In total, we obtained 675 million beads for the West Alas population and 762 million beads for the South Kinabatangan population by individually barcoding iRRLs and sequencing them on the SOLiD4 platform (Life Technologies) with paired-end chemistry. Raw sequence data were submitted to the NCBI Sequence Read Archive [BioProject: PRJNA230877; BioSamples: SAMN02439270-SAMN02439300]. Median numbers of mapped reads for each individual were 32,345,177 for the West Alas population and 43,451,986 for the South Kinabatangan population (Table 1 and Additional file 3: Table S2). The greater sequencing output for South Kinabatangan individuals is related to different performances of our SOLiD4 runs that were beyond our control. We also observed a poor performance of the F5 sequence read direction. We only considered high quality base pairs (bphiqual) in downstream analyses, i.e. sites with mapping and base quality phred scores of ≥ 30, and a minimal sequence depth of 10×. Applying these stringent filters, we retained 10,930,563 bphiqual with 41× median sequence coverage for West Alas individuals and 18,186,855 bphiqual with 42× median coverage for South Kinabatangan individuals (Additional file 3: Table S2).

Table 1. Overview of the sequencing of improved reduced-representation libraries (iRRLs) for the West Alas (WA) and South Kinabatangan (SK) orangutan study populations

Additional file 3: Table S2. Basic sequencing and mapping statistics for all study individuals.

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To assess the performance of our iRRL protocol, we estimated the iRRL target efficiency as the percentage of obtained bphiqual sites which were predicted by the in-silico digest (= target sites). iRRL efficiency varied among individuals but was very high with a median of 97% for West Alas individuals and 86% for the South Kinabatangan individuals (Table 1 and Additional file 3: Table S2). Thus, the vast majority of sequenced high quality bases were target sites, i.e. predicted by the in-silico digest of the orangutan reference genome.

Comparison of SNP discovery and genotype calling

We identified SNPs de-novo and called individual genotypes using three different algorithms: GATK, SAMtools, and CLC. Calls were based on the stringent bphiqual filter thresholds. For the GATK and SAMtools dataset, we also applied a minimal threshold on the genotype quality score (GQ ≥ 10). In addition, we performed identical population-based filtering for all three algorithms. We only accepted SNPs with a maximum of two alleles and genotypes meeting all quality filter criteria in at least eight individuals per population (n ≥ 16 chromosomes), allowing accurate allele frequency estimations. Applying all filters we retrieved 57,396 SNPs in the GATK dataset, 75,364 SNPs in the CLC dataset, and 24,103 SNPs in the SAMtools dataset (Table 2).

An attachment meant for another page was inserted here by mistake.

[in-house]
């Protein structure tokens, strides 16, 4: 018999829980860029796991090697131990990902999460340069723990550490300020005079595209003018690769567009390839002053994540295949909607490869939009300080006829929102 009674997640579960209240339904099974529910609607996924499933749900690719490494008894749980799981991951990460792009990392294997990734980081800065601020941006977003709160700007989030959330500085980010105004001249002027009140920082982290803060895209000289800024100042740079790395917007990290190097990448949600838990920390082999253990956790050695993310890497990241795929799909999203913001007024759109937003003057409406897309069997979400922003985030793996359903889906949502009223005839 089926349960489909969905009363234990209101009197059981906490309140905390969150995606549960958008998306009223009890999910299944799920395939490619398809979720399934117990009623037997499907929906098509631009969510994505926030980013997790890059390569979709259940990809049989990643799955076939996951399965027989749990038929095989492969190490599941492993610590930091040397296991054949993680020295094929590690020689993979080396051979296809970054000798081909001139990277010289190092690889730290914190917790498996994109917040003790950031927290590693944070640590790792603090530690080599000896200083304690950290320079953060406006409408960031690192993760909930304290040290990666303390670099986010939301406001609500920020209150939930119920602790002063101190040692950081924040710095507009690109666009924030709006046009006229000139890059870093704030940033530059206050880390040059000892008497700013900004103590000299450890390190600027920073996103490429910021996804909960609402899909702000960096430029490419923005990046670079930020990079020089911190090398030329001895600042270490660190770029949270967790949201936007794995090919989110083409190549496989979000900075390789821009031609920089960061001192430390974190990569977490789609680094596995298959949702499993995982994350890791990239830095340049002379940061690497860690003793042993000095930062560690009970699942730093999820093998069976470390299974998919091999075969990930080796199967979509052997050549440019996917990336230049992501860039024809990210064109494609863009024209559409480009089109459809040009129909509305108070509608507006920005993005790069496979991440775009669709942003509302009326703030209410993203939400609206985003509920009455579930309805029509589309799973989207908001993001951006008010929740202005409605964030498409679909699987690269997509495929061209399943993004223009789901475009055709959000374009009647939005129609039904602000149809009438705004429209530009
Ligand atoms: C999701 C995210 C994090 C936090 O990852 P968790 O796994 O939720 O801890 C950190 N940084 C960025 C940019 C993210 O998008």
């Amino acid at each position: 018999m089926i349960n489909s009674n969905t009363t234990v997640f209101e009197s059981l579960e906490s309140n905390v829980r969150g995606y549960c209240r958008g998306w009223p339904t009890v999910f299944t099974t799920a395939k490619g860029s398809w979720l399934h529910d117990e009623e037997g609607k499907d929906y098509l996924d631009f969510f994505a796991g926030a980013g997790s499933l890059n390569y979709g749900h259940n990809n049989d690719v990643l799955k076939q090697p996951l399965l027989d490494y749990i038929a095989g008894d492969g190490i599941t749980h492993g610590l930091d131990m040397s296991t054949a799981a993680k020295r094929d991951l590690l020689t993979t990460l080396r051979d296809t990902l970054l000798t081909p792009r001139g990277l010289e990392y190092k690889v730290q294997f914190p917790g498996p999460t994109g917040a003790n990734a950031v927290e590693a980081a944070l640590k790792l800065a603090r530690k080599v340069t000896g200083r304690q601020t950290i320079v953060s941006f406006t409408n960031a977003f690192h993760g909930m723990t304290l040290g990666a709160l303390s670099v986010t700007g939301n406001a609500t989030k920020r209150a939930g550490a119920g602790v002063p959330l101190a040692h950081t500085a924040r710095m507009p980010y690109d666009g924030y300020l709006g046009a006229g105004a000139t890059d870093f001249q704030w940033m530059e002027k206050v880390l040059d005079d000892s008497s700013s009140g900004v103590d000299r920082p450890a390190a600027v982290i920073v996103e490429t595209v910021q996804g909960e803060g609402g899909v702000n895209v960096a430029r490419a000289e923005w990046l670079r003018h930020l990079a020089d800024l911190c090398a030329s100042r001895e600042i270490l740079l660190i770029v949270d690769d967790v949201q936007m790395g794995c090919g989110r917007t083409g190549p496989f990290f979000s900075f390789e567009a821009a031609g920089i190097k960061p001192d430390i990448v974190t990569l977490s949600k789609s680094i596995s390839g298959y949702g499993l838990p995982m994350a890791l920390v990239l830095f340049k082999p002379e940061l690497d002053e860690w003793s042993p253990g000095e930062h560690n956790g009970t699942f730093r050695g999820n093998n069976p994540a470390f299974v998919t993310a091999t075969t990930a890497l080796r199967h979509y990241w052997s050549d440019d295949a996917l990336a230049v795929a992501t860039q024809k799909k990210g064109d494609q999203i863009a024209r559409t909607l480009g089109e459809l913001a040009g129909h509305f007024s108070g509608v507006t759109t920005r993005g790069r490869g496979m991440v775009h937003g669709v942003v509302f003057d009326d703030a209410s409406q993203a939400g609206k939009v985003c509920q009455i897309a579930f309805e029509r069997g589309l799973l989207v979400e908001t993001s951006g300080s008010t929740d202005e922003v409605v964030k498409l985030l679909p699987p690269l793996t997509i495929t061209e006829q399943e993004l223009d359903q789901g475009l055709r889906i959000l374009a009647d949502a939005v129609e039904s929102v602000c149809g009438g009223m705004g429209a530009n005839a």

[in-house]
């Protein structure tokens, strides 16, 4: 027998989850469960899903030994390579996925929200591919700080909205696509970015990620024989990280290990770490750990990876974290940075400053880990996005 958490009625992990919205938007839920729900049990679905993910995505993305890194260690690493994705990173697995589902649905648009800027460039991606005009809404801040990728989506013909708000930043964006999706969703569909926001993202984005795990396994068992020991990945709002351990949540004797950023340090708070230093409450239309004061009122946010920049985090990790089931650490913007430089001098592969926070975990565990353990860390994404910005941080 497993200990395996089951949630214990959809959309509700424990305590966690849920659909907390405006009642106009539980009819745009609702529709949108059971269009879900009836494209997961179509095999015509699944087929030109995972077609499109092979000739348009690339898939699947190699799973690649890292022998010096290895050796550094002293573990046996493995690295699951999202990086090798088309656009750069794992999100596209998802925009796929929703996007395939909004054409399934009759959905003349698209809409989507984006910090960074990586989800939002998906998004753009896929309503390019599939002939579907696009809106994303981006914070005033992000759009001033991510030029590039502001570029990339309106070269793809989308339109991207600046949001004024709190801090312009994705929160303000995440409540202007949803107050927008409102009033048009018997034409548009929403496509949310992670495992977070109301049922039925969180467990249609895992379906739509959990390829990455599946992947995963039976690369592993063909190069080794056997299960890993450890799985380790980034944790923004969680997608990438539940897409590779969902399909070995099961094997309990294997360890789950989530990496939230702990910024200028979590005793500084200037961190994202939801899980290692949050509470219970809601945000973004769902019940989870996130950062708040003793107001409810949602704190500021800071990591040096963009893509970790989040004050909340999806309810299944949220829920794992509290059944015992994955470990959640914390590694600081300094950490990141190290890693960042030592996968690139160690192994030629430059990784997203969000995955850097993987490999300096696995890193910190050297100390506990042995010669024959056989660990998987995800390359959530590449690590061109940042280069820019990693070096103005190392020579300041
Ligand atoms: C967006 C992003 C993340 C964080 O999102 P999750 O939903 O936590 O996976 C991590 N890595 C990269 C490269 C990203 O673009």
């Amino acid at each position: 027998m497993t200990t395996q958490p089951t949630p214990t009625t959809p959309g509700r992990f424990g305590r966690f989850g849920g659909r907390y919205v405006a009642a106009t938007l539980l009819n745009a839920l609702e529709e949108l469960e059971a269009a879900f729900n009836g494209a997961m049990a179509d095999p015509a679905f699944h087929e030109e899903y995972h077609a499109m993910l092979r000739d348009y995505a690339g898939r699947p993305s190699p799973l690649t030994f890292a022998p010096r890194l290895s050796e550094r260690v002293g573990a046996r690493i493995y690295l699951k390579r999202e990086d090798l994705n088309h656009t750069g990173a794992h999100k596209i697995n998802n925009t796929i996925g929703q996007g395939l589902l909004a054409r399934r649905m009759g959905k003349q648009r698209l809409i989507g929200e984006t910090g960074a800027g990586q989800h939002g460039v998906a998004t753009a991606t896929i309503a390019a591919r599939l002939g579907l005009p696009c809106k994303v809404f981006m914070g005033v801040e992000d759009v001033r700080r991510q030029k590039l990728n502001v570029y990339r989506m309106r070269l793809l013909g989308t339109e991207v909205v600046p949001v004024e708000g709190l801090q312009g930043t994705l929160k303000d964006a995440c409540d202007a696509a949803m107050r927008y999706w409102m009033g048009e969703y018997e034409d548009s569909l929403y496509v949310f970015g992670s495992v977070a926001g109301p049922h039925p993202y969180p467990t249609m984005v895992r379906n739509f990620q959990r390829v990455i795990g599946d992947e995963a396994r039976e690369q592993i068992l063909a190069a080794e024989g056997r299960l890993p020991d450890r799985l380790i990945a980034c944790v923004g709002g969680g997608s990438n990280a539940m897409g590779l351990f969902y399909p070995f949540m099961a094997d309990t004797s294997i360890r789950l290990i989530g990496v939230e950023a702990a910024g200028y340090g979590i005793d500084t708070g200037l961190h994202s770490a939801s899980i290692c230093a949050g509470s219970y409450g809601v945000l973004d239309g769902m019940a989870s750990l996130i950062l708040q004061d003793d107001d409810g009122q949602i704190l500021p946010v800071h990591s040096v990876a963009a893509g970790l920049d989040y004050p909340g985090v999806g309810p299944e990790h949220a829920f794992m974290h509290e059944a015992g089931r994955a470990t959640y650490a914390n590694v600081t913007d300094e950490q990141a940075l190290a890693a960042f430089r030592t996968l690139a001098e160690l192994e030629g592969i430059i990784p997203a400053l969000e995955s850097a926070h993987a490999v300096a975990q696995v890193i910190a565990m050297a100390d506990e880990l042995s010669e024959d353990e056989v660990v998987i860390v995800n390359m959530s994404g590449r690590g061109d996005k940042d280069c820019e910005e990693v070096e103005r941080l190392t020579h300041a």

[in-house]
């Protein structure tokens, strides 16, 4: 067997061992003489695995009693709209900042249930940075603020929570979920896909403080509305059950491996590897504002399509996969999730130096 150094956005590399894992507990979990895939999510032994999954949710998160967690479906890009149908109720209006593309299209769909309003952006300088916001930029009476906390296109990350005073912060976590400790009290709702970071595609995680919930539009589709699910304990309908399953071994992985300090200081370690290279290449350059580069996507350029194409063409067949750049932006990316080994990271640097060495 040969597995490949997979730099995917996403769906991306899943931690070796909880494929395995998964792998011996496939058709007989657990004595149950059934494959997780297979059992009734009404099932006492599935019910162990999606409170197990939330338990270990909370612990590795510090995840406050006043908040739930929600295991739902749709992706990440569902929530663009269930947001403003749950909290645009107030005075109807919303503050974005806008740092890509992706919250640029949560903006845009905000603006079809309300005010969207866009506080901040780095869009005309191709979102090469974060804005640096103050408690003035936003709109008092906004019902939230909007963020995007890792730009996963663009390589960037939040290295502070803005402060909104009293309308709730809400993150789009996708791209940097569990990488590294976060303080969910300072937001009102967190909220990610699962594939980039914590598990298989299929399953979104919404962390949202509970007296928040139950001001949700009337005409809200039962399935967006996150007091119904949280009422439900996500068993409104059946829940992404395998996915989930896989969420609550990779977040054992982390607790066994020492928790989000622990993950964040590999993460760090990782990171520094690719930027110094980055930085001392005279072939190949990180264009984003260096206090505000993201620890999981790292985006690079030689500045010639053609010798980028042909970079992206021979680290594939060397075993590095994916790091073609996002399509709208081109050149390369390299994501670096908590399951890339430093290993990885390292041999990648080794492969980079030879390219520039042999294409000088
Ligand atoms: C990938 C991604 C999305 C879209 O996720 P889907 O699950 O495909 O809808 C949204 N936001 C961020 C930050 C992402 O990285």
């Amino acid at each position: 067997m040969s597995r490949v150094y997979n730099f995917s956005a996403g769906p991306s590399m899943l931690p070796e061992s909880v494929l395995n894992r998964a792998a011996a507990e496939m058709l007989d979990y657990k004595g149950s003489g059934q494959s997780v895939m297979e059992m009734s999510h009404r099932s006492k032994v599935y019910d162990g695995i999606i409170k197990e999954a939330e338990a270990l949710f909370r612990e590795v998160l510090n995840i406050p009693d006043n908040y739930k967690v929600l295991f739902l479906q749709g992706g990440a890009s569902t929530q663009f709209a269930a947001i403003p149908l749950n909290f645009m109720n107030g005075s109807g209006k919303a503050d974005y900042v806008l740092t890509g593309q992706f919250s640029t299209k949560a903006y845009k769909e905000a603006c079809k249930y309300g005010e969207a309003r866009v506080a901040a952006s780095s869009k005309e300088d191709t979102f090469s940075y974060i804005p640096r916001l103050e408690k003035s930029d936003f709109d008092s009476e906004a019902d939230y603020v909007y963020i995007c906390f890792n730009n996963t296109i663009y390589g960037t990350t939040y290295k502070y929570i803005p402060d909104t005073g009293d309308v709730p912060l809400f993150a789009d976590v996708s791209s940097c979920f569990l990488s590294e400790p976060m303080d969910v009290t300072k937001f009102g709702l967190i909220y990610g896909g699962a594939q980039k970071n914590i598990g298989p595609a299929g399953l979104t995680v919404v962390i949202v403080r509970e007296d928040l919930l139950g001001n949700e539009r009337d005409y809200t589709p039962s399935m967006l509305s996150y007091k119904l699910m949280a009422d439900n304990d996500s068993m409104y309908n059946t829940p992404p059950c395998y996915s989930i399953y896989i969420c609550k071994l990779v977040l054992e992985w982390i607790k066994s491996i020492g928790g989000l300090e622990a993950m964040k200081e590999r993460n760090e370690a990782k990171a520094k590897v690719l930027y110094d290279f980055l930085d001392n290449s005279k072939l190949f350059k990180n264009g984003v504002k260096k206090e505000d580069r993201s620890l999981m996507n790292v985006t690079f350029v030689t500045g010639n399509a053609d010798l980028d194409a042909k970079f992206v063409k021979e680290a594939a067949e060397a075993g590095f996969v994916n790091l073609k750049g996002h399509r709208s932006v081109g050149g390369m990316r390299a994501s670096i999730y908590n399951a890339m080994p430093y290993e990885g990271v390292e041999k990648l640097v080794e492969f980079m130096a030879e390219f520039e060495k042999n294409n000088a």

Table 2. Overview of SNP discovery and genotype calling using three different callers

Compared to similar studies (e.g. [30,33,42,57]), median sequence coverage at SNP sites across all individuals in our datasets was extremely high (82× for GATK, 48× for CLC, and 27× for SAMtools), although coverage counts differed drastically among datasets. This discrepancy in coverage counts could be attributed to a different treatment of quality scores in read counting and/or different default parameters among the callers, since we applied identical quality thresholds to the data. The considerably lower read counts in the SAMtools dataset and potentially different prior probabilities in the Bayesian framework may be causal for the strikingly lower number of total SNPs in our SAMtools dataset.

We observed a low overlap of SNPs among the three datasets, i.e. SNP sites present in at least two datasets irrespective of the genotype calls at the individual level (Figure 3). In total, 18,482 SNPs overlapped among all three datasets. At only 13%, the SAMtools dataset exhibited the lowest percentage of private SNPs compared to the other two algorithms (Figure 3).

thumbnailFigure 3. Overlap of SNPs among the datasets obtained from three different callers. Percentages specify the proportion of SNPs exclusively present in the particular dataset for each caller.

Many of the non-overlapping sites were present in initial SNP discoveries, but were removed because less than eight individuals per population had a genotype call meeting all high-quality filter criteria (population-based filter). For the CLC and SAMtools dataset, genotype calls often failed the minimum coverage requirement of 10 reads. For the GATK dataset, many genotype calls did not have a sufficiently high genotype quality score.